Princeton University Press
2016 | 512pp | £24.95
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When I first heard about Strange glow, my first thought was: What is there left to write about radiation? Surely this phenomenon, discovered well over a century ago, has been pretty well covered by now. Apparently I was wrong.
Timothy Jorgenson takes the reader on a journey from the discovery of radiation through to modern day applications of radioisotopes, via the experiences of the many colourful characters who have played a part in our understanding of this intriguing topic.
The lives of these people are told through engaging anecdotes, interspersed with pictures of interest and digestible physics descriptions. These characters’ lives are often a surprise to me, such as Wilhelm Röntgen looking decidedly hipsterish, as though he would be more suited to running a cereal bar in Shoreditch than discovering x-rays in the 19th century. And Muller, whose strange but intriguing experiments on radiation exposure to fruit flies lead to the awesomely named megamouse project. Through these tales, these household names (well, to a physicist anyway!) are brought to life.
This book is informative, fast paced and entertaining, while also conveying tricky physics concepts with intimidating names like ‘coaxial tomography’ and ‘wave-particle duality’. It’s all done in a comprehensible and entertaining manner through some fantastic analogies – one of my favourites is comparing mass deficit to a rabbit being pulled out of a magician’s hat. In the final chapters, nail-biting examples are given of nuclear accident near-misses and a fascinating and detailed account of the events leading up to, and the consequences of, the Fukushima accident.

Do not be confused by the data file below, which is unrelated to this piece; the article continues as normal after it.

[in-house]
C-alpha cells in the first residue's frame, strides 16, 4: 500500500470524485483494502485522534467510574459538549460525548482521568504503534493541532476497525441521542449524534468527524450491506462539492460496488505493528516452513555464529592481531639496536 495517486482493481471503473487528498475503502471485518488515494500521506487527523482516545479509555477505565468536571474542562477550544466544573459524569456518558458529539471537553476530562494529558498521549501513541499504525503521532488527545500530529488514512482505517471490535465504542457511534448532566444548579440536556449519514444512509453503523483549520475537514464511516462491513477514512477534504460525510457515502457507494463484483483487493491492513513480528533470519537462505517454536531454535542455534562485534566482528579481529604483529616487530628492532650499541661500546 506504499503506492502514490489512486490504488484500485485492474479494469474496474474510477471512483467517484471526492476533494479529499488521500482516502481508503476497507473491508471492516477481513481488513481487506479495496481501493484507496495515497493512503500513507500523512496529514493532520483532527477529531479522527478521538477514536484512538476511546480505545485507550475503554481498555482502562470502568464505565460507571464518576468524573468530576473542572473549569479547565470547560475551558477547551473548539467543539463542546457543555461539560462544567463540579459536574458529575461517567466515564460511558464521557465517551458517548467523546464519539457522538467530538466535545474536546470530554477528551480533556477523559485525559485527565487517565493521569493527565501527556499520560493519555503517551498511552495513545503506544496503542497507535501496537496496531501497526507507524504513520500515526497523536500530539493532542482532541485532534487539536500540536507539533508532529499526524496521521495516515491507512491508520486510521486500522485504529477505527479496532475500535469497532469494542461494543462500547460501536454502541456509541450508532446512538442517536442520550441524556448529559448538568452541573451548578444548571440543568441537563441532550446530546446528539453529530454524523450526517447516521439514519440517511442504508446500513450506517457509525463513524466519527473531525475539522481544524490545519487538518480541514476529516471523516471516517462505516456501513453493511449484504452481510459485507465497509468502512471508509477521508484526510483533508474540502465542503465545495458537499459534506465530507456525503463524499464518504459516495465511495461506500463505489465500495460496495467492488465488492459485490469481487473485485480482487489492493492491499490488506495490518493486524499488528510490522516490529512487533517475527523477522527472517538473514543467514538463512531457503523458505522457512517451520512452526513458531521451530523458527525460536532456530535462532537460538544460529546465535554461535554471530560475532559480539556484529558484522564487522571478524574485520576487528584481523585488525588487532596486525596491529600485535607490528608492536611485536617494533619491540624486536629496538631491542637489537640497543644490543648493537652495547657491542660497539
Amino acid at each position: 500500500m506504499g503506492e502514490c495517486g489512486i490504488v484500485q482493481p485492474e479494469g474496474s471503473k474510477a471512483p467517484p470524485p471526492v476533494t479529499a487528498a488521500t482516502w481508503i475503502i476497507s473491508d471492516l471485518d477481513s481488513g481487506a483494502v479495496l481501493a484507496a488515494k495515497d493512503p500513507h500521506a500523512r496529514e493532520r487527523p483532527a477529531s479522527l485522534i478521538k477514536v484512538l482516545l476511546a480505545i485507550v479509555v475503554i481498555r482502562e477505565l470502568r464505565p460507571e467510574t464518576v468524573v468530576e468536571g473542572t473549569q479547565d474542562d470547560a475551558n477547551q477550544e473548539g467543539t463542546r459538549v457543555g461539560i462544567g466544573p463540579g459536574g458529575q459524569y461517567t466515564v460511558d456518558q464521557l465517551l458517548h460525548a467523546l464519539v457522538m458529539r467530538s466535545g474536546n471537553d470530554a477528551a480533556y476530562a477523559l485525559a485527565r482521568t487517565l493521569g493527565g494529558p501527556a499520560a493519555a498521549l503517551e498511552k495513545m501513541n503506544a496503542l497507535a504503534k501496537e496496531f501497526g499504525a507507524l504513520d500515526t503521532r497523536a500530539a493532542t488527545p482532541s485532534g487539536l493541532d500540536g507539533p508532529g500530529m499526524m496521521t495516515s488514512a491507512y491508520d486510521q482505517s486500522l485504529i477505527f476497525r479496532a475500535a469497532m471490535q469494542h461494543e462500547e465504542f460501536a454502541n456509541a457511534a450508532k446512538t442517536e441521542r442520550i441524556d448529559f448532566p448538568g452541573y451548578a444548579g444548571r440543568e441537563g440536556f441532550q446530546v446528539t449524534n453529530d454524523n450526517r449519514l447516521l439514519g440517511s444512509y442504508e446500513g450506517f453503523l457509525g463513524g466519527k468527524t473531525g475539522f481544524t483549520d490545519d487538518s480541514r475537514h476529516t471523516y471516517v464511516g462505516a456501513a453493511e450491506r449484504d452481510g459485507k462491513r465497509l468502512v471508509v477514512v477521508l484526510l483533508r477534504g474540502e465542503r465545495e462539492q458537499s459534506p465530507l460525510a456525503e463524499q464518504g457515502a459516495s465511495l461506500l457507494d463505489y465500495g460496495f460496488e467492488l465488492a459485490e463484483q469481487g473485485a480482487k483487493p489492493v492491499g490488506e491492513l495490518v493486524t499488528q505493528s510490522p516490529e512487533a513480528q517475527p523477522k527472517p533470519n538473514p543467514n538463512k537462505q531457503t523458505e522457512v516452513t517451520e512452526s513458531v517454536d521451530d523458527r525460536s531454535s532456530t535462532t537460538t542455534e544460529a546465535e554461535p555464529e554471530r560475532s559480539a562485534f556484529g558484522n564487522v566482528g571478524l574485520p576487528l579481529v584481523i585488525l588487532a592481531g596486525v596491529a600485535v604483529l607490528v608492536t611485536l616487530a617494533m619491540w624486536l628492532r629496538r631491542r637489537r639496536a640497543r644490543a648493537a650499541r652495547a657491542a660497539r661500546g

This book is a must-read for anyone who has ever wondered: How does radiation work? How much do we know about it? And how can something invisible be so powerful and have so many applications in our day-to-day lives? Or for anyone who thinks they understand the concepts of radiation, I guarantee you will be engaged and surprised.